Step 6: cut out pieces of the bird cage cover thing in order to cover the rest of the mesh. Note that the area I highlighted needs an extra piece (so 2 layers).
Step 7: cut the bath mat thing in this Omega shape. Note the small square cut-out near the top. The goal is to make sure this piece fits just right into the cavity, and cover just the mesh (not the plastic parts). Also, the small cutout can be stuffed with a piece of open-cell foam to reduce a bit of treble, or you can leave it as is for a bit extra stage depth.
Step 8: make a ring and trapezoid pieces with the open-cell foam, then... insert them into their respective places. You may want to use some small pieces of double-sided tape to keep them adhered to the other pieces here.
Step 9: you're done. Put the ear pad back on and enjoy.
Yep, no dust cover, nothing over the driver. Pure bliss! This also has the added bonus of improving bass and mid response, and it doesn't look like someone else just did a science project to your HD800. Is there a loss of air this way? Well, one way to know: hold your HD800 up to the light and see if you'll still be able to see through? Looks like the driver is still transparent to me, and in fact, may be even more transparent now that I don't have the dust cover on anymore.
And... that's that. If you do that and find it's still too bright, there's always version 1.5.
If this is just way too many materials, and way too complicated for ya, then look out for what Marv has in store for the BTAmod. I don't intend to simplify the process any time soon because I'd absolutely like to make the HD800 more listenable first before anything else. If it can't be listenable to me, then I might as well go for a different headphone altogether, and even then, nothing else on the market currently is as resolving as the HD800.
Just wow. Awesome guide! I am still getting to know my vanilla HD800 but I will be watching this mod with interest, thanks.
Great work Bill. I'm going to try it and see if I can talk my friends in CAD to make some templates if I like the sound. Now on to Amazon.com
At this rate, you'll have mod v23.7 out by the end of next month.
Though I think I'll stop eventually when it's too tedious to make improvements. Just like with the HD600.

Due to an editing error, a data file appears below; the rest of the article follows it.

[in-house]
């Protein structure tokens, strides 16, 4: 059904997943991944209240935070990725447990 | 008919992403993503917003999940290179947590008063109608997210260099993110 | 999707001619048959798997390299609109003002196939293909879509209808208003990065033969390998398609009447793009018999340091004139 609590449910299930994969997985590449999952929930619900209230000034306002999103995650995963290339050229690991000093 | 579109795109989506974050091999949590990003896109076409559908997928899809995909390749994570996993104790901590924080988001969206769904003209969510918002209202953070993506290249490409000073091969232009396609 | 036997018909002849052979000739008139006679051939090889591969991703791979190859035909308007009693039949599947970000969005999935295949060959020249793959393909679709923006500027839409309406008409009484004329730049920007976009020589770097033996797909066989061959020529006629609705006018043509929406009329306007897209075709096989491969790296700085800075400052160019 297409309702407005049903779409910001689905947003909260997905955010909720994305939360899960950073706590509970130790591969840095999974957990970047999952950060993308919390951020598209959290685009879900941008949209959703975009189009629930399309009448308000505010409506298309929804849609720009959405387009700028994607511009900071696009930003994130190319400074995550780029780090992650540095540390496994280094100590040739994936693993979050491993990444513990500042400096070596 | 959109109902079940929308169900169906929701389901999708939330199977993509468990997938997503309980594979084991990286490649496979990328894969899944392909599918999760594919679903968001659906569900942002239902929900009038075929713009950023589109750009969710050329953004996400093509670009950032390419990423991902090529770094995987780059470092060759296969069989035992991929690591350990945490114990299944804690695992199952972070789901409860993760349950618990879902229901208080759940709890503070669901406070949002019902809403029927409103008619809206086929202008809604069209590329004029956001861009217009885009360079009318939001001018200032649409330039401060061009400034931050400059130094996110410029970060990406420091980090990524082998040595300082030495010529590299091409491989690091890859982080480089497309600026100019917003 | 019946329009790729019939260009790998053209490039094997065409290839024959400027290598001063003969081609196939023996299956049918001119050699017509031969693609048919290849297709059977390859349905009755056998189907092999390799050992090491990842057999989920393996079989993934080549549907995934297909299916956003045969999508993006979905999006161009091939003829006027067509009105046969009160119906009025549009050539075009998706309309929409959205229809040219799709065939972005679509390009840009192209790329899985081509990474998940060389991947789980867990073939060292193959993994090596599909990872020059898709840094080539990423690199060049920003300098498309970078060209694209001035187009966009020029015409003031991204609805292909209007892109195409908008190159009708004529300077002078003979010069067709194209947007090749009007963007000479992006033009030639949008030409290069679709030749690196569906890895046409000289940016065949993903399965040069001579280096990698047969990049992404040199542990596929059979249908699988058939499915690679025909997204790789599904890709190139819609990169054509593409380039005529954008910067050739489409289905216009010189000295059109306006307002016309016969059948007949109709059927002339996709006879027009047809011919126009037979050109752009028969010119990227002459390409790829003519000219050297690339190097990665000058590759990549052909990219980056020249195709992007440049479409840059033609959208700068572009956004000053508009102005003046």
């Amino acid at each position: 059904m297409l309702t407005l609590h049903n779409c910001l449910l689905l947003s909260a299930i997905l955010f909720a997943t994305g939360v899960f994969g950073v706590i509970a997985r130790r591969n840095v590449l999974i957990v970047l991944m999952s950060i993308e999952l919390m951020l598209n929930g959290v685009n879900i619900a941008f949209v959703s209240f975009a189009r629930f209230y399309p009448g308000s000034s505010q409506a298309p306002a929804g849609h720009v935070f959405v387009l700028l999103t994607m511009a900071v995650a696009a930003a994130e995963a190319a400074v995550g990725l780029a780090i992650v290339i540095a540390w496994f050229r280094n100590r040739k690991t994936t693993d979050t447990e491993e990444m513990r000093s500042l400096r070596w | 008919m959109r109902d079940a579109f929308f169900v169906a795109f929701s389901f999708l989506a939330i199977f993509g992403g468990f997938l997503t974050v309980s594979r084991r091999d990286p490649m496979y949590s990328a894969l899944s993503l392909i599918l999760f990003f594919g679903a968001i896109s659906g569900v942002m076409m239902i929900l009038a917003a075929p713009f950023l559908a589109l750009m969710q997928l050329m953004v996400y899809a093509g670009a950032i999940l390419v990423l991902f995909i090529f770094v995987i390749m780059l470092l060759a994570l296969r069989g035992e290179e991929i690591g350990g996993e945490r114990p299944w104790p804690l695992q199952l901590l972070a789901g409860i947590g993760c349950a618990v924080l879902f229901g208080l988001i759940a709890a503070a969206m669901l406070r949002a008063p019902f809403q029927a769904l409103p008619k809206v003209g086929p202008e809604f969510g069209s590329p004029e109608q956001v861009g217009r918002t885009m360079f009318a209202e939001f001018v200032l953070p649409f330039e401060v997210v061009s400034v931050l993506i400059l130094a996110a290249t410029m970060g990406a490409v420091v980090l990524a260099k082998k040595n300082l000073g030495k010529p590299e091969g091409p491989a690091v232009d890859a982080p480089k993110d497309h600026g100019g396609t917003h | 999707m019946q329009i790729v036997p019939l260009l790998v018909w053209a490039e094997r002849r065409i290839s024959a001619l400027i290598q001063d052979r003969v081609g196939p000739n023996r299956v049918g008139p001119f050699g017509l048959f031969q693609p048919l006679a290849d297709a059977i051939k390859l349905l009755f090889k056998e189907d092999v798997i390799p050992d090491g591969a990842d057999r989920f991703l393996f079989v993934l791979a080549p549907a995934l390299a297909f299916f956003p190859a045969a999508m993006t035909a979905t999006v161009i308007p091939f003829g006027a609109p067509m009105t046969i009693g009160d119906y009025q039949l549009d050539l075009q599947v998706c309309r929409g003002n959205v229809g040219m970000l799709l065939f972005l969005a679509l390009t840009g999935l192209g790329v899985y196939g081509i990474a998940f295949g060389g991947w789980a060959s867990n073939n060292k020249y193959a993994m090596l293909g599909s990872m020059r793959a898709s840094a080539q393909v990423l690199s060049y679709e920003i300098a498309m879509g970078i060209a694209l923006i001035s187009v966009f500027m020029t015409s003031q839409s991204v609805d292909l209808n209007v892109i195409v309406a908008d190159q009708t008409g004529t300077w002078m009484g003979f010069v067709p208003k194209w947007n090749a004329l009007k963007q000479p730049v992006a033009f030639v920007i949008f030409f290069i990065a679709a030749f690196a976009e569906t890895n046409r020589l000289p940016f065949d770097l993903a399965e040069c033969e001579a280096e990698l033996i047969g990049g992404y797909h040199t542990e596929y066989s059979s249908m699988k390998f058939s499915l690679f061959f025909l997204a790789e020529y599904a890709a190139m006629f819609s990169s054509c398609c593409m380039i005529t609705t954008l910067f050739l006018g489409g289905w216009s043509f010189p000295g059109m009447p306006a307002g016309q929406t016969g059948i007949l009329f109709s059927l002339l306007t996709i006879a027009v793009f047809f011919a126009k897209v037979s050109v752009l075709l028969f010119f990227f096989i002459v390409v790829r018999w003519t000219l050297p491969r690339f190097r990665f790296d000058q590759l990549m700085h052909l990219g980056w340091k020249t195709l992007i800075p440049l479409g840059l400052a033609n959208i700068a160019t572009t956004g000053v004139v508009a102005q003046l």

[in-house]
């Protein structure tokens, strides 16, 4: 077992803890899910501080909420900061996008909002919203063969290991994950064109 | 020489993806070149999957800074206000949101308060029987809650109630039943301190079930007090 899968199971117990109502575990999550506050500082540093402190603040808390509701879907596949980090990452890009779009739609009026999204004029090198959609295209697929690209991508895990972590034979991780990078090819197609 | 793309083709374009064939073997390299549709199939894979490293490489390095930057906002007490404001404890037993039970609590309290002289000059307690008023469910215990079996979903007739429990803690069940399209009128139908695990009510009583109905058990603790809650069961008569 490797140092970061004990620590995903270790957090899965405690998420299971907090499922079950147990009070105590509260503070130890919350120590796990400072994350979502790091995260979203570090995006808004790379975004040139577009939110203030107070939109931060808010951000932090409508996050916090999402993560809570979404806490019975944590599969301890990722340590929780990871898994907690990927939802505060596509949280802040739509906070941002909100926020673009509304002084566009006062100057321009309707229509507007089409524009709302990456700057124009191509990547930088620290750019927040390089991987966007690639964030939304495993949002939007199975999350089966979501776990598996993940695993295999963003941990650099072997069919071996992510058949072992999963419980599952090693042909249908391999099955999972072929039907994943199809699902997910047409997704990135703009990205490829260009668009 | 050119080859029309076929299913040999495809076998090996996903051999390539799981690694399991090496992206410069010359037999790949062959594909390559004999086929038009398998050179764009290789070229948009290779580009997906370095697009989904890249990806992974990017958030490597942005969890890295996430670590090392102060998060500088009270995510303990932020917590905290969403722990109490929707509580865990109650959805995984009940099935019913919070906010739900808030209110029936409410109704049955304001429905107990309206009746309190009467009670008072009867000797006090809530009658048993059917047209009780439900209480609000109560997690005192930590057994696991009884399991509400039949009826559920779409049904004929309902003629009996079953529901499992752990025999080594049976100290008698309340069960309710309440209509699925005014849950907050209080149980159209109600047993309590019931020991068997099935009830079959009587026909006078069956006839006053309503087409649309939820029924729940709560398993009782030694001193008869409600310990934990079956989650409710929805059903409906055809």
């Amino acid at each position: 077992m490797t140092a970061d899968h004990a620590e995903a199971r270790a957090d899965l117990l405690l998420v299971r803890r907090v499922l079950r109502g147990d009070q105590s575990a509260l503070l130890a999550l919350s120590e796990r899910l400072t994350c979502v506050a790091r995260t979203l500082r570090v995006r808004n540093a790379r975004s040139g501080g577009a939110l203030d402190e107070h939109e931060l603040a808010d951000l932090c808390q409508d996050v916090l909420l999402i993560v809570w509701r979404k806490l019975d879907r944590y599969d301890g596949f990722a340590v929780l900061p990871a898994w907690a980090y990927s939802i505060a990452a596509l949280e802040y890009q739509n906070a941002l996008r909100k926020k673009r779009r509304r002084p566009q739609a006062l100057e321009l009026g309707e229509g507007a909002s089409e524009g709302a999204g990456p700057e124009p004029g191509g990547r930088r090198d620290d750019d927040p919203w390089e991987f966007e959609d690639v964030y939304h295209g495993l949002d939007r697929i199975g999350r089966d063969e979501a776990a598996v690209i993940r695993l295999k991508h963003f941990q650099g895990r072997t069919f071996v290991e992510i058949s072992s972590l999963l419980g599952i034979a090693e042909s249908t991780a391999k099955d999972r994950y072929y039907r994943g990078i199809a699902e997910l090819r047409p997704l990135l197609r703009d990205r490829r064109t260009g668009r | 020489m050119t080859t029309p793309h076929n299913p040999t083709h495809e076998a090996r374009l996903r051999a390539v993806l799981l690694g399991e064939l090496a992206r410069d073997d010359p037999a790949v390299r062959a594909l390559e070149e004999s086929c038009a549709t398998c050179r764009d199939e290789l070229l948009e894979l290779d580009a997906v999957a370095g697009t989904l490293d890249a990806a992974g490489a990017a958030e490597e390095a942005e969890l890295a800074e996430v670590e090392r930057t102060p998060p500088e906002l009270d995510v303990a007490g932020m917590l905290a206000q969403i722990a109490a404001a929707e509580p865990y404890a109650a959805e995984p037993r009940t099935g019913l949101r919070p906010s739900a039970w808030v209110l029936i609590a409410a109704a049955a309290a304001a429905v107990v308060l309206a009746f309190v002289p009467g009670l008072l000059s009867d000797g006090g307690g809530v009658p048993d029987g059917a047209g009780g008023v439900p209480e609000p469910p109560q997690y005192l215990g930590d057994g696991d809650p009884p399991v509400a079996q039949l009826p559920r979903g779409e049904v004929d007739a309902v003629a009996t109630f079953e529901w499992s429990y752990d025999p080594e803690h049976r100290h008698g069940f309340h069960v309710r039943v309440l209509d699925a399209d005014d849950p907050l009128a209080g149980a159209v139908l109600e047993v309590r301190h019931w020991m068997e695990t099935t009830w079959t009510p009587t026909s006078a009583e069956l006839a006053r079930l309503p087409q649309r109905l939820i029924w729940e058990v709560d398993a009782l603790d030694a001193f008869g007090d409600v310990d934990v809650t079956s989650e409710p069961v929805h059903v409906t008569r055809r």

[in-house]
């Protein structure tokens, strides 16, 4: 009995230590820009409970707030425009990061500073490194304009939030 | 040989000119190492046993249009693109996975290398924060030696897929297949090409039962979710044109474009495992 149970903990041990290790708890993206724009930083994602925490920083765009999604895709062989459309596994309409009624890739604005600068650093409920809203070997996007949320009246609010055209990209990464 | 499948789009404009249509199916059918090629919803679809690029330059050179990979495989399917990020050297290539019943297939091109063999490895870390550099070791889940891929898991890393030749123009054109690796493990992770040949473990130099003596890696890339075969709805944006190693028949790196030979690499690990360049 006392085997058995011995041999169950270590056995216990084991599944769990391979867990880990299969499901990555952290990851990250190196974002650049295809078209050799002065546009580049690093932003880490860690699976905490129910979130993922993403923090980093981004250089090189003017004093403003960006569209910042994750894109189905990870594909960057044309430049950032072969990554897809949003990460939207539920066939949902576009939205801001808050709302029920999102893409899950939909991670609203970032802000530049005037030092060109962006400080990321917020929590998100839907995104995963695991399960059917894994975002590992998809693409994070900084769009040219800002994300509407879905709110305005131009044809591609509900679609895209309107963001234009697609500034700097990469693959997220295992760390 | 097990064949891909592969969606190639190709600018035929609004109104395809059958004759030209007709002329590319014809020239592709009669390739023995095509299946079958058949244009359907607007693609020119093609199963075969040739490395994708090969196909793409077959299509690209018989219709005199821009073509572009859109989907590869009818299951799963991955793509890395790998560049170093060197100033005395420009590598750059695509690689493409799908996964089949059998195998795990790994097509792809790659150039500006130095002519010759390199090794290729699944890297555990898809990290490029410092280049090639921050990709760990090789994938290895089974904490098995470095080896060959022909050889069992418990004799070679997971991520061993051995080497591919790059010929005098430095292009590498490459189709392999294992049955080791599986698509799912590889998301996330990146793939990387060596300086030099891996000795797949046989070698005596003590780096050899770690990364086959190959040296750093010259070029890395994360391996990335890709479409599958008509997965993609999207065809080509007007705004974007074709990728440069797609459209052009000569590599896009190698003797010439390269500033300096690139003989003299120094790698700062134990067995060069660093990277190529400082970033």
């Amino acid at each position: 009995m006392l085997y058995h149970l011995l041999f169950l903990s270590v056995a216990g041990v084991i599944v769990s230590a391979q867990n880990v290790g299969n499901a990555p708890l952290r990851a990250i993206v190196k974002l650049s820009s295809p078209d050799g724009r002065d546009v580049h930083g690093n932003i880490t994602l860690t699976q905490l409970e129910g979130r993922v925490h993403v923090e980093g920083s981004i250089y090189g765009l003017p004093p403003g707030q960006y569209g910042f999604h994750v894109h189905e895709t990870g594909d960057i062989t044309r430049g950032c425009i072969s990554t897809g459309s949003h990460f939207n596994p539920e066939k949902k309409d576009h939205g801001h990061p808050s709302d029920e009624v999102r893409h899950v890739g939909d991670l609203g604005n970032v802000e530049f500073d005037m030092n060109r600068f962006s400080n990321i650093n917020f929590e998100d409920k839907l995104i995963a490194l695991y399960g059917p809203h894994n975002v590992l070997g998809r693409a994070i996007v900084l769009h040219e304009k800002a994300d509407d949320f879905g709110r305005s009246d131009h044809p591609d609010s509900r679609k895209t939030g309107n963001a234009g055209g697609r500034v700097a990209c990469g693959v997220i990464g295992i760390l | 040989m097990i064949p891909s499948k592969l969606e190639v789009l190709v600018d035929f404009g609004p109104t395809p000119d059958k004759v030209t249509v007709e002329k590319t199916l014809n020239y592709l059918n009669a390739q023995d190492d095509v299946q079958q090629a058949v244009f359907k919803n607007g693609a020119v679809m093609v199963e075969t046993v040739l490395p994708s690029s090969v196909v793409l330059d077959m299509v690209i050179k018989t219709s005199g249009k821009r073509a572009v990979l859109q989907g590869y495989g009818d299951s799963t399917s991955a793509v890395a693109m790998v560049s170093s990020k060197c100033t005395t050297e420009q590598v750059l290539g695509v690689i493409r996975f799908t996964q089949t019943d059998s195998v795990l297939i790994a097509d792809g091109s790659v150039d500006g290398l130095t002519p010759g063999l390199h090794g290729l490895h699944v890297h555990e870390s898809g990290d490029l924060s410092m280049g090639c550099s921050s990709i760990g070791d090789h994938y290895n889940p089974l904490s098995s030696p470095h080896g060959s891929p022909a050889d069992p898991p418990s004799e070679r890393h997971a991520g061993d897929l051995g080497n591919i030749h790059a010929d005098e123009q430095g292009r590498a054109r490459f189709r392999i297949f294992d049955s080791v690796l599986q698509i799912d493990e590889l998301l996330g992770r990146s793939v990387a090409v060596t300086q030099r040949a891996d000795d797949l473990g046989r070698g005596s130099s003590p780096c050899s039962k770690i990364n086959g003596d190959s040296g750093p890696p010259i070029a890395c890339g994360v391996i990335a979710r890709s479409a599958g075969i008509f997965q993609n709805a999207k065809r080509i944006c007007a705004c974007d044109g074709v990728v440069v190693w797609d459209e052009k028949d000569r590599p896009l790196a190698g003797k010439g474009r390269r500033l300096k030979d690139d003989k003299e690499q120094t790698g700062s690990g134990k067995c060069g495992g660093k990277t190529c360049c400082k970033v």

Something interesting to think about... as I looked again at the Spectrograms of my past data...
I think spectrograms are much more telling of the characteristics of the HD800 than either FR or CSD. I'm tempted to redo all of the above measurements but only looking at Spectrogram now instead of at CSD or FR.
Failure to "describe" the characteristics of the HD800 contributed to my hesitation to continue with the above measurement quest (laziness still dominates), but now... spectrograms are making it more interesting again. This is the only thing I've seen so far that reliably shows the "forwardness" or "ringy" characteristics when dust covers are off (notice 6KHz ringing and 12-13KHz ringing are worse than stock, plus 2-3KHz is more present).
Also that weird decay characteristic at 1KHz is interesting, too. I think that is what causes the weird "thinness" of the sound, rather than the treble regions up top. Somehow taking dust cover off kinda makes it less thin. Maybe this is why both OJ and I perceive the HD800 as being slightly less bright when the dust cover is off, though it does get quite a bit more "in yo face" that way.
CEE TEE's older HD800 (s/n 08xxx) versus my newer HD800 (s/n 30xxx). Ear pads only for now... will take super high res photos of the drivers soon.
So... what the eff is going on, Sennheiser?
Measurements incoming. I'm putting both of these pairs to stock and measuring them.
This came up when we were comparing my pair to CEE TEE's, and CEE TEE remarked on there being more bass on his pair. I'd... have to agree. And here I was thinking something was off about my pair.
But my preliminary conclusion about variations in HD800? Well... it's like the differences between those pads.
And suddenly, this makes a universal mod that applies to all HD800s kind of an exercise in futility IMO.
Oh, and high resolution photos of drivers incoming...
What are we supposed to be looking for? Post very vague.
Yeah, post very vague.
Here's an even more vague post.
CEE TEE's older HD800 driver: finer mesh
My newer HD800 driver: mesh is less fine
CEE TEE's older HD800 ear pad:
My newer HD800 ear pad:
Separate names with a comma.